Treatment of John Brown as a martyr represented one more shock to Southern citizens. Plans found with Brown's possessions outlined a far-reaching plan to overthrow U.S. control within the Southern states and establish a new government. Despite that, people in the North recognized his primary goal of ending slavery and forgave his unabashed rebellion and treason. Emerson proclaimed John Brown a new Christ, a sentiment evidently shared by many people.
Should something like this happen today, where one section of the country appeared to sanction violence against people of another section on moral or political grounds, people would certainly become perplexed and anxious.
A careful reading of contemporary literature (1858-59) should demonstrate that the so-called fire-eaters were in a definite minority within the South, moderate Unionists being in control of most Southern states. At this time violent elements in the Kansas Territory had been subdued, and tensions over slavery less than they had been in some time. The reappearance of John Brown in this new attack against Southern citizens created the impression that Harpers Ferry was simply the next stage of a coordinated campaign against slavery. The only question was where and when the next attack would take place.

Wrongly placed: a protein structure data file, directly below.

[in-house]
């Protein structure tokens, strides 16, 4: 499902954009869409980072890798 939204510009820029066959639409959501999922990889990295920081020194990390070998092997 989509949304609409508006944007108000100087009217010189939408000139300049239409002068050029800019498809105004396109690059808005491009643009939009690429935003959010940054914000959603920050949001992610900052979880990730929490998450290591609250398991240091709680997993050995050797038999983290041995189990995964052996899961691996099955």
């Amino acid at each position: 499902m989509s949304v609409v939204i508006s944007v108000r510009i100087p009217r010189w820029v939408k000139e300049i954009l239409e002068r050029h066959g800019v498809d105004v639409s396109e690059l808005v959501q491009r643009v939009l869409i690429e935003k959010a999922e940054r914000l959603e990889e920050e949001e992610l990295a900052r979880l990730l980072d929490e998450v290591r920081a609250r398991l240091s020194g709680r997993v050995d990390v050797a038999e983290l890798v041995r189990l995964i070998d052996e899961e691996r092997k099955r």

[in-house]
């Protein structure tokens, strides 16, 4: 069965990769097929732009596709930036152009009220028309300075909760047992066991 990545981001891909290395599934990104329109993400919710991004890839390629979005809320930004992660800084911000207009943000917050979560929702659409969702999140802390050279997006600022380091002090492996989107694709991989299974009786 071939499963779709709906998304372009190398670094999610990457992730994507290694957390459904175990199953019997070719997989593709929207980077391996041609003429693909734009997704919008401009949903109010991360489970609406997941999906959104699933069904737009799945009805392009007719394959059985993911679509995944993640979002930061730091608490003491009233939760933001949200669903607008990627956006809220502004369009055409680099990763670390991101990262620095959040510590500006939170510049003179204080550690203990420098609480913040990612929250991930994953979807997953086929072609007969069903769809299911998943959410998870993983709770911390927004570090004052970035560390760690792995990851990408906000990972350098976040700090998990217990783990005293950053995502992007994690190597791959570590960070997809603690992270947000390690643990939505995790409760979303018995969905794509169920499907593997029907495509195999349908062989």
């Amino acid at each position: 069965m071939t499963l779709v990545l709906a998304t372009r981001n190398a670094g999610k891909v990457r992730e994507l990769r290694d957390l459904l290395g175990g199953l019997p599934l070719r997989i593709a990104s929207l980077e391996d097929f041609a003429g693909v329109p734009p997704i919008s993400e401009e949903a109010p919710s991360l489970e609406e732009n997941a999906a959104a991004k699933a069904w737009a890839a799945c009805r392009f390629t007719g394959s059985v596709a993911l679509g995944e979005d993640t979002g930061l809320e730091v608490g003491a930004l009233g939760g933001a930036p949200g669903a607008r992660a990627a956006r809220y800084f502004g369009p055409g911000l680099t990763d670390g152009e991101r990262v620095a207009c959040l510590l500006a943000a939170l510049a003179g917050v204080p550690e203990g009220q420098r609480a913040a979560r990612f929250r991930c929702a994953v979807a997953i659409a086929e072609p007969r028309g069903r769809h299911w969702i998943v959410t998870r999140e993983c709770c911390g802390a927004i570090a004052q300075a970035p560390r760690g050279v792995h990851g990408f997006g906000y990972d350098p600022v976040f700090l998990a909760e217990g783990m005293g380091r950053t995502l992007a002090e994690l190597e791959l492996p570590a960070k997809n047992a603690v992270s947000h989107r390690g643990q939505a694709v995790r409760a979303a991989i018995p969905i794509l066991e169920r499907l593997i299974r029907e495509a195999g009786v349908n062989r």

I hope someone will provide the answer as to the major topic of discussion in the 1860 campaign. It should not be a mystery, as division on this issue led to two different Democratic Party tickets.